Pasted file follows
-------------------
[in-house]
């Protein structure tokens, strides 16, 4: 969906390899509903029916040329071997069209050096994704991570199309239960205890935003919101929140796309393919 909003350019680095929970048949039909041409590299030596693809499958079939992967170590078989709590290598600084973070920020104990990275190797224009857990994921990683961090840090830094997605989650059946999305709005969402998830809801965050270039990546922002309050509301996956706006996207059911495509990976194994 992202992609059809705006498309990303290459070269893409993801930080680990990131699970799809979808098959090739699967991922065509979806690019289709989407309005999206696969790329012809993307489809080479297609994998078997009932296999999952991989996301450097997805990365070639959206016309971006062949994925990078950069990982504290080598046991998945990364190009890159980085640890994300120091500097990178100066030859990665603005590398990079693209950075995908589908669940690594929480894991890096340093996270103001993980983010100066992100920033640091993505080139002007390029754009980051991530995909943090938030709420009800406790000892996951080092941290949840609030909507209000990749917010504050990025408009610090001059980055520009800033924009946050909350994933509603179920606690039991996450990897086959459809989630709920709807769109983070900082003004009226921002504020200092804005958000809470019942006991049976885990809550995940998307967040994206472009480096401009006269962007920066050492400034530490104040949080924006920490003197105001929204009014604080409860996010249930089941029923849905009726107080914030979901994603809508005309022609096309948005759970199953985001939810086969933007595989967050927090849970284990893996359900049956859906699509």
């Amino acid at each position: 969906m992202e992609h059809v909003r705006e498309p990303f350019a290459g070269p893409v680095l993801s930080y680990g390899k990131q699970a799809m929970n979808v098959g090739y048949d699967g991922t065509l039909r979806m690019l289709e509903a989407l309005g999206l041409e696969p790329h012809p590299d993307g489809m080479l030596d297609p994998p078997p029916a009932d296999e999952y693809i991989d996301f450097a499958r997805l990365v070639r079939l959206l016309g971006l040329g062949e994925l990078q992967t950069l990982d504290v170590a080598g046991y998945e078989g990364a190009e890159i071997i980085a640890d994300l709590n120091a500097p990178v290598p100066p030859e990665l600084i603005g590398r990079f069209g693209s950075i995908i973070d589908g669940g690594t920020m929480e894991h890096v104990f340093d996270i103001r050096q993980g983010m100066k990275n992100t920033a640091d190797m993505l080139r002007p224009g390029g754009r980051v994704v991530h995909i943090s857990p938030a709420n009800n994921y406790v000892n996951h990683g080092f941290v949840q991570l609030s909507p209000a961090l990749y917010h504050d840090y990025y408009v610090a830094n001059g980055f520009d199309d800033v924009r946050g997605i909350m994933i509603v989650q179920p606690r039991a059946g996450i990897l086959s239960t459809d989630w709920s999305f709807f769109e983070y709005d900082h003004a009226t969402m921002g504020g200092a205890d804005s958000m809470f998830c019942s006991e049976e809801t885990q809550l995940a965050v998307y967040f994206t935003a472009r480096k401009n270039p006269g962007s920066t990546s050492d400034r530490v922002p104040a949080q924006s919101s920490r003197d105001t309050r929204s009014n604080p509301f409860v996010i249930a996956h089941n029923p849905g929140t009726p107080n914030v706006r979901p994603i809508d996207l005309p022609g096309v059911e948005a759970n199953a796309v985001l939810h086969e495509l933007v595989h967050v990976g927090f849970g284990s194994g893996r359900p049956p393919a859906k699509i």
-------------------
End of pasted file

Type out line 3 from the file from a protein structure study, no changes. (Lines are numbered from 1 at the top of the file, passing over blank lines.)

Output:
């Amino acid at each position: 969906m992202e992609h059809v909003r705006e498309p990303f350019a290459g070269p893409v680095l993801s930080y680990g390899k990131q699970a799809m929970n979808v098959g090739y048949d699967g991922t065509l039909r979806m690019l289709e509903a989407l309005g999206l041409e696969p790329h012809p590299d993307g489809m080479l030596d297609p994998p078997p029916a009932d296999e999952y693809i991989d996301f450097a499958r997805l990365v070639r079939l959206l016309g971006l040329g062949e994925l990078q992967t950069l990982d504290v170590a080598g046991y998945e078989g990364a190009e890159i071997i980085a640890d994300l709590n120091a500097p990178v290598p100066p030859e990665l600084i603005g590398r990079f069209g693209s950075i995908i973070d589908g669940g690594t920020m929480e894991h890096v104990f340093d996270i103001r050096q993980g983010m100066k990275n992100t920033a640091d190797m993505l080139r002007p224009g390029g754009r980051v994704v991530h995909i943090s857990p938030a709420n009800n994921y406790v000892n996951h990683g080092f941290v949840q991570l609030s909507p209000a961090l990749y917010h504050d840090y990025y408009v610090a830094n001059g980055f520009d199309d800033v924009r946050g997605i909350m994933i509603v989650q179920p606690r039991a059946g996450i990897l086959s239960t459809d989630w709920s999305f709807f769109e983070y709005d900082h003004a009226t969402m921002g504020g200092a205890d804005s958000m809470f998830c019942s006991e049976e809801t885990q809550l995940a965050v998307y967040f994206t935003a472009r480096k401009n270039p006269g962007s920066t990546s050492d400034r530490v922002p104040a949080q924006s919101s920490r003197d105001t309050r929204s009014n604080p509301f409860v996010i249930a996956h089941n029923p849905g929140t009726p107080n914030v706006r979901p994603i809508d996207l005309p022609g096309v059911e948005a759970n199953a796309v985001l939810h086969e495509l933007v595989h967050v990976g927090f849970g284990s194994g893996r359900p049956p393919a859906k699509i």